The RSPB Investigations team assists the statutory agencies to investigate crimes against wild birds in the UK.
Staff are based at the UK headquarters, Scottish headquarters and the Northern England Regional Office.
This blog will be used to keep you informed on key issues and court case results on a regular basis, but for legal reasons, we may only be able to report on certain aspects of our work.
If you witness a crime against a wild bird and wish to report this to the RSPB, please e-mail: email@example.com or use the online form at: http://www.rspb.org.uk/reportacrime
Today (31 May 2017) the Scottish Government published a long-awaited report on the role of satellite tagging technology in monitoring the movements of birds of prey – and it’s a watershed moment in the battle against raptor persecution.
The report concluded that: ‘satellite tagging of young golden eagles has revealed that many young birds have probably been illegally killed in some parts of Scotland between 2004 and 2016: largely in the central and eastern Highlands.’
The report was commissioned in August 2016 after eight satellite-tagged golden eagles went missing in the Monadhliath mountains, Scotland. It was carried out by independent scientists and subsequently peer-reviewed, and submitted it to Scottish Natural Heritage.
It revealed that, of the 131 young eagles tracked over 12 years, a third (41) have disappeared – presumably died – under suspicious circumstances significantly connected with contemporaneous records of illegal persecution. These disappearances occurred mainly in six areas of the Highlands, and the majority of cases were over land intensively managed for driven grouse shooting.
The report found no link between the fitting of tags and the disappearance of the birds wearing them, ruling out any connection with wind turbines and undermining suggestions that the failure of the tags (due to loss of signal or breakage) was responsible for the tagged birds disappearing.
In response to the report, Environment Secretary Roseanna Cunningham has drawn up new measures designed to give added protection to birds of prey and the wider Scottish environment. These include:
• Set up an independently-led group to look at the environmental impact of grouse moor management practices such as muirburn, the use of medicated grit and mountain hare culls, and to recommend options for regulation including licensing and other measures which could be put in place without new primary legislation • Immediately review all available legal measures which could be used to target geographical areas of concern • Increase resources for the detection and investigation of wildlife crime and work with Police Scotland to pilot the use of special constables in the Cairngorms National Park • Rule out giving the Scottish SPCA more investigative powers, in light of legal advice • Examine how best to protect the valuable role of gamekeepers in rural Scotland • Commission research into the costs and benefits of large shooting estates to Scotland’s economy and biodiversity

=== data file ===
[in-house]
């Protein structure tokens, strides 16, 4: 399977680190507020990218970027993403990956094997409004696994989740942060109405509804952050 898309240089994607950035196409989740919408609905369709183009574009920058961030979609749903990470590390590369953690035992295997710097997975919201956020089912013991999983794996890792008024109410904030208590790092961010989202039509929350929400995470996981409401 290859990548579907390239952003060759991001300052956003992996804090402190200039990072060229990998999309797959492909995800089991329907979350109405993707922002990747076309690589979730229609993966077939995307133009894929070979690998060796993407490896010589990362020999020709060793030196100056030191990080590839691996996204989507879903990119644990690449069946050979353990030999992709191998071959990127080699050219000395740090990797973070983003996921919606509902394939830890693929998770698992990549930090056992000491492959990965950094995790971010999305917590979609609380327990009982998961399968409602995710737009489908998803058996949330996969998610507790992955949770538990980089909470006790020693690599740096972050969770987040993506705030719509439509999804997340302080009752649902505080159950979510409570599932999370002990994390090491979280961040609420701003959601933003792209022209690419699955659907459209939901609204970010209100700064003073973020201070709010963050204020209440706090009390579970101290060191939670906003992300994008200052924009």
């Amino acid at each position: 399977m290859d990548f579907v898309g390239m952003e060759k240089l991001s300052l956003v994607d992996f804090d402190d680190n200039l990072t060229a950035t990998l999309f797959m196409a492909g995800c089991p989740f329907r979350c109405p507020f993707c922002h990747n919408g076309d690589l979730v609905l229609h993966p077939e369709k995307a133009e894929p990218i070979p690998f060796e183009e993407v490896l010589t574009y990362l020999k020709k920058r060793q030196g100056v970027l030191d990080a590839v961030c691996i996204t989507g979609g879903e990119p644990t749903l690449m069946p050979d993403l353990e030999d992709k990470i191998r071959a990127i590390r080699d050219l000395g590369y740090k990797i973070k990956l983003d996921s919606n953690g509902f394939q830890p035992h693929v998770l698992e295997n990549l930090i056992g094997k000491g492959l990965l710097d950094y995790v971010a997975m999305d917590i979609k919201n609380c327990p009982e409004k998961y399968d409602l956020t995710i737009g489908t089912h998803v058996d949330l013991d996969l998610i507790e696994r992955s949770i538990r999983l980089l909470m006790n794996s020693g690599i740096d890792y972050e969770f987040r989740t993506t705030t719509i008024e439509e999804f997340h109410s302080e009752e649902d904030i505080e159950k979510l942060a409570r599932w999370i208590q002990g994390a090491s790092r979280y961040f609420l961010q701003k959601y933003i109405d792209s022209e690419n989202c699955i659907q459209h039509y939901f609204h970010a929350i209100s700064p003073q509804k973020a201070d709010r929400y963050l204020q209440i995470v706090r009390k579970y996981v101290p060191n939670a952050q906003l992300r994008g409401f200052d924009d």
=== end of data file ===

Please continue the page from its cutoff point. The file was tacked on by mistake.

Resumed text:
Ms Cunningham said: “The findings of this research are deeply concerning and will give rise to legitimate concerns that high numbers of golden eagles, and other birds of prey, continue to be killed in Scotland each year. There is every reason to believe that similar levels of persecution affect untagged golden eagles, as well as those we are able to track via satellite tags.”
Director of RSPB Scotland, Anne McCall, said: “We commend the authors of this report for producing a comprehensive, robust and forensic examination of the issues regarding the disappearance of satellite-tagged golden eagles in Scotland. By commissioning such a review the Cabinet Secretary and the Scottish Government have shown decisive leadership, and provided a clear, factual, if very worrying picture, of the scale of illegal persecution in Scotland.
"The conclusions reached by the review support the concerns that RSPB Scotland has been expressing for decades: that Scotland’s protected birds of prey continue to be illegally and systematically killed, in significant numbers, and primarily in areas where intensive grouse moor management dominates the landscape.
“These announcements are a clear notice of intent from the Scottish Government that it is prepared to take significant steps to target those areas that are destroying our natural heritage and are a stain on our country’s reputation.”